• The KILLDOZER was well-armed, stopping any and all bullets fired at Marv Heemeyer's creation, which he called Marv's MK Dozer.

    The Killdozer was shrouded in armor that prevented good guys with guns from being effective while firing at the dozer.

When good guys with guns fail

Many good guys with guns firing away at a heavily armed rampager in Granby, Colorado failed to stop the violence with their guns.

Why did they fail to stop Marvin Heemeyer during his rampage on June 4, 2004? Because Heemeyer conducted his rampage with a homemade tank that was impregnable to bullets and even explosives.

Heemeyer, in essence, conducted his spree from inside what could be seen as a massive, marauding piece of body armor. Heemeyer’s rampage destroyed 13 buildings and caused $10 million in damage but resulted in no fatalities other than his own suicide.

Rampage Armor

In the wake of yet another school shooting (this one took place Feb. 14, 2018 in southern Florida at a high school where 17 were killed) there’s been talk yet again about arming teachers as a way to stop or curtail such shootings.  But if the shooters are wearing body armor, the effectiveness of such deterrence may be limited.

It’s not clear if Nicholas Cruz, the shooter in the Florida school shooting, was wearing body armor. He was wearing a gas mask. It is clear, however, based on social media postings, that he owned body armor.

Devin Patrick Kelley, who killed 26 people at a First Baptist Church in Texas, was wearing body armor. A shot fired by a bystander after the church shooting made its way around a crease in the armor to wound Kelley before he took his own life after he wrecked his car when fleeing the scene.

James Holmes, who carried out the Aurora theater mass shooting in Colorado that left 12 dead and many more wounded, was wearing body armor when he carried out his shooting rampage.

Omar Mateen, who killed 49 in the Orlanda, Fla. Pulse Nightclub rampage, wasn’t wearing body armor during his spree. But he had tried to purchase body armor prior to that assault on the innocent.

The Killdozer and the futility of guns

It was obvious to Cody Docheff of Granby that using a powerful handgun against the Killdozer tank was going to be futile. As Heemeyer started to plow into Docheff’s business, Mountain Park Concrete, Docheff got his hands on a large-caliber handgun and fired one shot at the 85-ton bulldozer tank. That one shot had absolutely no effect at all on the progress of the dozer and Docheff gave up the gun and ran for his front-end loader, with which he battled the dozer, also to minimal effect.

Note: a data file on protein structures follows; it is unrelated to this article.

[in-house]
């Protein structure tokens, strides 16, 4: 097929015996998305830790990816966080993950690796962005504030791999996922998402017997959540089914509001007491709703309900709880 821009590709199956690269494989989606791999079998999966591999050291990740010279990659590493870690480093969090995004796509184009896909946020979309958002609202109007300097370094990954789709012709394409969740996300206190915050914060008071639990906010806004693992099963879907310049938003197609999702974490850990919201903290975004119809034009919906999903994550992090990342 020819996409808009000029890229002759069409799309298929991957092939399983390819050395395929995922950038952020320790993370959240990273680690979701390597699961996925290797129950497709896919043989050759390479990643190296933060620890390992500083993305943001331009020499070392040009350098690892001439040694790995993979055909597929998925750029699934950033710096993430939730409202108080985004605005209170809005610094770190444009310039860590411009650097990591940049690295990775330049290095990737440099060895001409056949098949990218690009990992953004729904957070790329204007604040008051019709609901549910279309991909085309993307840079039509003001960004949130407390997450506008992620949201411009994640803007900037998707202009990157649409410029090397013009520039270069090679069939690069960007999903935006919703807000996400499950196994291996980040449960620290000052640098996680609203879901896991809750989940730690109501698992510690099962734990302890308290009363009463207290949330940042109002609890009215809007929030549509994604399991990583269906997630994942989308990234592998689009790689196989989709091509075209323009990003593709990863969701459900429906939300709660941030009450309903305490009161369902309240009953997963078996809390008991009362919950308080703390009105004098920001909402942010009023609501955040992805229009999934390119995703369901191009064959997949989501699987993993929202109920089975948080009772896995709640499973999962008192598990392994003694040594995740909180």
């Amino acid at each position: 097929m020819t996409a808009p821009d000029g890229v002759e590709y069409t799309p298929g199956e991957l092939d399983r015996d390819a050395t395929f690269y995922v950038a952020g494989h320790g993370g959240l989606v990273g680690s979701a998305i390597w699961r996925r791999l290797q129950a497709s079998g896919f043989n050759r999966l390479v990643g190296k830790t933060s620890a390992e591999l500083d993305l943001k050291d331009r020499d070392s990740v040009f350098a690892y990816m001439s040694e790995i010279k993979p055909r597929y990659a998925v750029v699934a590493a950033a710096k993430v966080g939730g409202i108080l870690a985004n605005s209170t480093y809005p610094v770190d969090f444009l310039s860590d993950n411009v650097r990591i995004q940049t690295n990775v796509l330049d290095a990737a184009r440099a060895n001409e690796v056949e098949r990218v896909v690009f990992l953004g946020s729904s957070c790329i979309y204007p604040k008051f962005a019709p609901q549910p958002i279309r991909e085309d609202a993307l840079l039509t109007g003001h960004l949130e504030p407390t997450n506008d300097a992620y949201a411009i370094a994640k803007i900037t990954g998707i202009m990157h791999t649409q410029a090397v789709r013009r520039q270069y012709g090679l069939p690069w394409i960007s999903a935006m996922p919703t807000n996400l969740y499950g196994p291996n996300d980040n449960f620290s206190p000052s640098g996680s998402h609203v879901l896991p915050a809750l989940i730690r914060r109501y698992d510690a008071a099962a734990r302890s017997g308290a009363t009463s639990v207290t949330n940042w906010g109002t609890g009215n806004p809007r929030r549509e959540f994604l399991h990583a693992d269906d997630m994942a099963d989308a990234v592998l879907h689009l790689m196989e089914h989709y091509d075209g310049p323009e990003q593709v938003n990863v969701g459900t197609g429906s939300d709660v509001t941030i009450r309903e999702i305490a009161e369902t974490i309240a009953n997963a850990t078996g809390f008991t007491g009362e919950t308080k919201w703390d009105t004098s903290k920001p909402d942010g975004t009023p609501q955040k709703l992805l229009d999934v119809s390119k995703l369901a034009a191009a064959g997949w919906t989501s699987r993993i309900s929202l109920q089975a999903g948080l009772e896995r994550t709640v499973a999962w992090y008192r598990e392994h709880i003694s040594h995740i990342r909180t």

But weapons fired from the Killdozer certainly did have an impact. After Docheff rammed the Killdozer several times with his loader, Heemeyer opened up with one of his weapons, hitting the bucket of Docheff’s loader many times. (Nine bullet holes were evident in the bucket of the loader after the rampage.) Heemeyer then fired at Colorado State Patrol Trooper Dave Batura with a burst of five rounds from his 50-caliber Barret rifle and shot in the direction of Grand County Sheriff’s Department Sgt. Rich Garner two times.

Police fired back at the Killdozer, but their weapons were useless. They fired at apparent viewing ports, the engine compartment and at the rifle firing embrasures in the tank. Nothing worked.

Even when Grand County Undersherrif Glen Trainor clambered up on top of the Killdozer and fired several clips into apparent weak areas in the armor, there was no obvious effect.

And later, when it was apparent that Heemeyer was using externally mounted cameras shielded by Lexan to guide the Killdozer, bullets fired at those cameras had little impact on the progress of the dozer.

A 50-caliber rifle was even brought in from Kremmling, Colorado. Sgt. Rich Garner fired that large rifle numerous times at the Killdozer. The rounds didn’t pierce the steel and concrete armor on the tank.

Because of the armor, guns were not effective in stopping the rampage.

Guns won’t stop everything

We know from the Killdozer rampage that good guys with guns can’t stop a tank. And when a shooter is clad in body armor, especially in the confusion of a mass shooting at a school or public place, it won’t be so easy to take the shooter down if there happens to be a good guy with a gun hanging around.

Nicholas Cruz in Florida was wearing a gas mask and perhaps a tactical vest.

James Holmes in Aurora not only had body armor on at the time of his shooting rampage but he was also wearing a tactical helmet.

Only a well-aimed head shot or leg shot might have taken down or deterred these shooters.

Would a teacher brandishing a handgun in the chaos of a mass shooting, in danger of exposing himself or herself to deadly fire, be able to fire effectively and accurately at a well-armed and well-armored shooter?

That’s a question to be debated in legislatures and forums across the country as America’s rash of shooting rampages continues.


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